To demonstrate drillthrough, let's use the Sales cube of the new FoodMart 2000 database. First, run the Analysis Manager program and expand the treeview in the left pane until you see the Sales cube. Right-click the Sales cube, and select Edit to display the Cube Editor. Then, from the Tools drop-down menu, select Drillthrough Options to display the Drillthrough Options window, which Screen 1, page 58, shows. Now, select the check box to enable drillthrough.

In the columns list, select unit_sales, the_date, and SKU. Now, to demonstrate how you can add information to the drillthrough records, click the Add Table button. In the Select table window, scroll down and select region to view details for each sales region. Click OK in the Select table window, then scroll to the bottom of the columns list and select the sales_region column of the region table. Now click OK in the Drillthrough Options window. Click the Save button on the Cube Editor's toolbar, then close the Cube Editor.

Next, enable drillthrough in the cube-level security. In the Analysis Manager treeview, right-click the Sales cube and select Manage Roles. The Cube Role Manager window will display the security roles that apply to the Sales cube. The sixth column for each role shows whether drillthrough is enabled. For the All Users role, click on the ellipsis (...) next to the Drillthrough column to edit the cube's role. In the Edit a Cube Role window, select the Enable drillthrough check box, then click OK. Finally, click the Close button in the Cube Role Manager window. You're now ready to perform a drillthrough.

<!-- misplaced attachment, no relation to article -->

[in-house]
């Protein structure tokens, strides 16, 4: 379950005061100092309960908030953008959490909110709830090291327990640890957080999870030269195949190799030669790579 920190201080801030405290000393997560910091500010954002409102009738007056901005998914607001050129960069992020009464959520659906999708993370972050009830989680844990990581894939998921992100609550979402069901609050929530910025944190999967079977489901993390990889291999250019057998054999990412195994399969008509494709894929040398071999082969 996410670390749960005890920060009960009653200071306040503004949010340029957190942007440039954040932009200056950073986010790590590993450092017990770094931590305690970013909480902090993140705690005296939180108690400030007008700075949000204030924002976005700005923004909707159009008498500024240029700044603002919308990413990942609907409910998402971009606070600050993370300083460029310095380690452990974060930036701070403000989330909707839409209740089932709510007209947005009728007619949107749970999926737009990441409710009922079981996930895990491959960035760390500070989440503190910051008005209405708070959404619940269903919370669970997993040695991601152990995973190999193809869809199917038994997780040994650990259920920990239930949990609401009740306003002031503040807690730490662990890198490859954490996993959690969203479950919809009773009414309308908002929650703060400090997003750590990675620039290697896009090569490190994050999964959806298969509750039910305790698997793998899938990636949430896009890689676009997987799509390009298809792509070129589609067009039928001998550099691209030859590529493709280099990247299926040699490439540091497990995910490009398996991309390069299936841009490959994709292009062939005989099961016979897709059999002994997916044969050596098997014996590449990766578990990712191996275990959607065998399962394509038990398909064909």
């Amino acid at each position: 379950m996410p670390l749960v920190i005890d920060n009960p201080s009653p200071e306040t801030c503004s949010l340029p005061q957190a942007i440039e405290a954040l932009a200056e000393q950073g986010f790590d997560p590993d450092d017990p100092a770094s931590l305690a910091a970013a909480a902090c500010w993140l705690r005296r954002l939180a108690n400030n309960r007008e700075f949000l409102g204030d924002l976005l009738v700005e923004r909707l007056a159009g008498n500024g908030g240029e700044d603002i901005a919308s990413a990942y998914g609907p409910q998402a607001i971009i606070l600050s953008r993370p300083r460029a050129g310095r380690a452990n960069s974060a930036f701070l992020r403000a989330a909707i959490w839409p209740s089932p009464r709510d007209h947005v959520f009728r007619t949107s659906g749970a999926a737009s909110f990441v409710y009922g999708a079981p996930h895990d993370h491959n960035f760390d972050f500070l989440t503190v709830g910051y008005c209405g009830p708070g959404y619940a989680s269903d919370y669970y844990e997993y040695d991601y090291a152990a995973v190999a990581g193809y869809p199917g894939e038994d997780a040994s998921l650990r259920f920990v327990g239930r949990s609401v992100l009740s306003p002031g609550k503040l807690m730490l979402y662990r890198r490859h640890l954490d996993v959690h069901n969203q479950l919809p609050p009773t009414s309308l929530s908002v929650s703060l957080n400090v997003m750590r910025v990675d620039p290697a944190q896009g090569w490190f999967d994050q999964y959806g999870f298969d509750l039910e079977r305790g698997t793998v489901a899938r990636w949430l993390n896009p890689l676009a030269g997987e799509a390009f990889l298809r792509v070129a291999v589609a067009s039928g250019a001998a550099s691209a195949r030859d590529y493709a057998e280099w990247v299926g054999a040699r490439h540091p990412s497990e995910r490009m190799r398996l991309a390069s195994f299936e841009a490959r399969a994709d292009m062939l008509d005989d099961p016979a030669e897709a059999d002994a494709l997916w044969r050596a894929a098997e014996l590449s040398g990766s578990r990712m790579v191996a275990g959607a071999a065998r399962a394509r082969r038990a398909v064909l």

To drill through, right-click the Sales cube in the Analysis Manager treeview and select Browse Data. When the Cube Browser window appears, drag time onto the columns, then drill down on time (by double-clicking 1997) to see the months in the first quarter (Q1) of 1997. Also, drill down on customers into California cities. If you attempt to drill through before drilling down into the cube, your drillthrough query might access a large number of records. Analysis Manager limits the returned set of records to 1000, but displaying a large set of records can take a long time. After you drill down, right-click a cell that displays a number and select Drill Through, as Screen 2 shows. A set of drillthrough records like the set in Screen 3 will display. Notice that the sales_region column displays as the fourth column in the record set because Analysis Services used the region_id key to join the sales_region table with the store table.

Some Limitations


In experimenting with and reading about drillthrough in Analysis Services, I've found a couple of limitations, the first of which is limited security. The built-in security in the Analysis Manager only lets you enable or disable drillthrough; you can't control which drillthrough columns are available to certain user roles. For example, SQL Server 2000 Books Online (BOL) warns of a potential security breach in drillthrough configuration. You could use dimension- or cell-level security to prevent certain users from viewing a measure called Salary, but if the drillthrough configuration includes the Salary column of the employee dimension table, anyone with drillthrough access can see salary information.

Another drillthrough limitation is that you can't control the column order in the resulting drillthrough records. If you use the Analysis Manager to configure drillthrough, you're confined to the order in which the columns appear in the Drillthrough Options window. Although I haven't tried this solution yet, the Microsoft Analysis Services development team says that you can change the column order by developing a program that directly accesses the Decision Support Objects (DSO) API. You can circumvent some of Analysis Manager's limitations by using DSO applications instead of Analysis Manager.